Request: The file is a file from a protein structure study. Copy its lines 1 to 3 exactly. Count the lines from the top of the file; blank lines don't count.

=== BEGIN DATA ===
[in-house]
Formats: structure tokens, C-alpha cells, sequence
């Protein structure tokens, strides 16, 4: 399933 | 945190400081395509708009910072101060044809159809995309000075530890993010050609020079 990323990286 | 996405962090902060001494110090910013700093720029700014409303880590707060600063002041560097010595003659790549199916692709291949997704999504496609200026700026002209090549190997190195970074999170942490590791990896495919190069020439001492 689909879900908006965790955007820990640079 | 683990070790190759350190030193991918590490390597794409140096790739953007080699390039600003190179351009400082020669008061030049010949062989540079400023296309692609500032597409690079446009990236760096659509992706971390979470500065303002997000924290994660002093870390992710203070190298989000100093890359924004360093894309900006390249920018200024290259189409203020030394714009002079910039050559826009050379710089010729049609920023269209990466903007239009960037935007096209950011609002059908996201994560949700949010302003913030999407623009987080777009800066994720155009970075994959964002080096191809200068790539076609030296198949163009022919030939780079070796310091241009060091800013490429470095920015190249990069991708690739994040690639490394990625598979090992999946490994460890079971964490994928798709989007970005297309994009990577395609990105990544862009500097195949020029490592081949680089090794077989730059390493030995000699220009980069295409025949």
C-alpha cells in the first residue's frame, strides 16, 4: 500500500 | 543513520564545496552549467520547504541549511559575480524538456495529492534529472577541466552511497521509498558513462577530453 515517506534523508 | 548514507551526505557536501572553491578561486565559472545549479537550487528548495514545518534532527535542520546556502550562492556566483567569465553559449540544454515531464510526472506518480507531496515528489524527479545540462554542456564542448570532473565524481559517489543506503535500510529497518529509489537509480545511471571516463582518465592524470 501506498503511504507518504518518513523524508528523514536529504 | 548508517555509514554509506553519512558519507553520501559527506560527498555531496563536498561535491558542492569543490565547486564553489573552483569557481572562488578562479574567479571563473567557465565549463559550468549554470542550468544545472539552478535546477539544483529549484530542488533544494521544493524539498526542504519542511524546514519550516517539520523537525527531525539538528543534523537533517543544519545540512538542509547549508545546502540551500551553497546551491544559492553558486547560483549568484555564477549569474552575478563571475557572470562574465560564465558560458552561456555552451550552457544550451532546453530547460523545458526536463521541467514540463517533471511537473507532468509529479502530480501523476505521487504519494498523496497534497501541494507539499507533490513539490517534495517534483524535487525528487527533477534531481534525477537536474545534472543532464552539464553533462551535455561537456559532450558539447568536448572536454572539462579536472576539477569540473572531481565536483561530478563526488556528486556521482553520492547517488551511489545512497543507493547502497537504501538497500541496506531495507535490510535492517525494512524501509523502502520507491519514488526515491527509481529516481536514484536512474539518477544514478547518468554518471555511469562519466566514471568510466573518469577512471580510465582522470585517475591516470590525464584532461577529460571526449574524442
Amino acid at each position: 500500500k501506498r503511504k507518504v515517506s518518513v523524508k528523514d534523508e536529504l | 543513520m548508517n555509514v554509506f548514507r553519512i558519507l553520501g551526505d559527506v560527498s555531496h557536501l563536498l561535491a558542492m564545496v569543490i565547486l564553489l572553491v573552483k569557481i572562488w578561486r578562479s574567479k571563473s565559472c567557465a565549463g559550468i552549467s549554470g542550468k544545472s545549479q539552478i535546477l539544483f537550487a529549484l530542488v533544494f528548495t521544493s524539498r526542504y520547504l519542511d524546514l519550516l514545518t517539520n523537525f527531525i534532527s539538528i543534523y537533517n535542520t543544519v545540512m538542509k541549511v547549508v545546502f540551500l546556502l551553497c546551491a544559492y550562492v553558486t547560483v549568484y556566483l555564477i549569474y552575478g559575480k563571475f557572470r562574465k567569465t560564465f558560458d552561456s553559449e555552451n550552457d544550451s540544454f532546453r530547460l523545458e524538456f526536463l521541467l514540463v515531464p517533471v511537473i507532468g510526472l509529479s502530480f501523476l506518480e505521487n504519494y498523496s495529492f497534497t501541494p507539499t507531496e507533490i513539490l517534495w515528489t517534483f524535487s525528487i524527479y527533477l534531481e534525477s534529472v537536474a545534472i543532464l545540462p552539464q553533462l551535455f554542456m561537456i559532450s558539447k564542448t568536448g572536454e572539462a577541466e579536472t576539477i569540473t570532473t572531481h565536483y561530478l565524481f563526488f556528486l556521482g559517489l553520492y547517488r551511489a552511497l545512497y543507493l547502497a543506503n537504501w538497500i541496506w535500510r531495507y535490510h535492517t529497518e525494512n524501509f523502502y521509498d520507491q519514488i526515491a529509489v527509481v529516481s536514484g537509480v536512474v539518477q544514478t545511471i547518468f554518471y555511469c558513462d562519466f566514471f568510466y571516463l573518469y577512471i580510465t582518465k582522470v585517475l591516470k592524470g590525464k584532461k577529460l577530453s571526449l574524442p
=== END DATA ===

[in-house]
Formats: structure tokens, C-alpha cells, sequence
């Protein structure tokens, strides 16, 4: 399933 | 945190400081395509708009910072101060044809159809995309000075530890993010050609020079 990323990286 | 996405962090902060001494110090910013700093720029700014409303880590707060600063002041560097010595003659790549199916692709291949997704999504496609200026700026002209090549190997190195970074999170942490590791990896495919190069020439001492 689909879900908006965790955007820990640079 | 683990070790190759350190030193991918590490390597794409140096790739953007080699390039600003190179351009400082020669008061030049010949062989540079400023296309692609500032597409690079446009990236760096659509992706971390979470500065303002997000924290994660002093870390992710203070190298989000100093890359924004360093894309900006390249920018200024290259189409203020030394714009002079910039050559826009050379710089010729049609920023269209990466903007239009960037935007096209950011609002059908996201994560949700949010302003913030999407623009987080777009800066994720155009970075994959964002080096191809200068790539076609030296198949163009022919030939780079070796310091241009060091800013490429470095920015190249990069991708690739994040690639490394990625598979090992999946490994460890079971964490994928798709989007970005297309994009990577395609990105990544862009500097195949020029490592081949680089090794077989730059390493030995000699220009980069295409025949």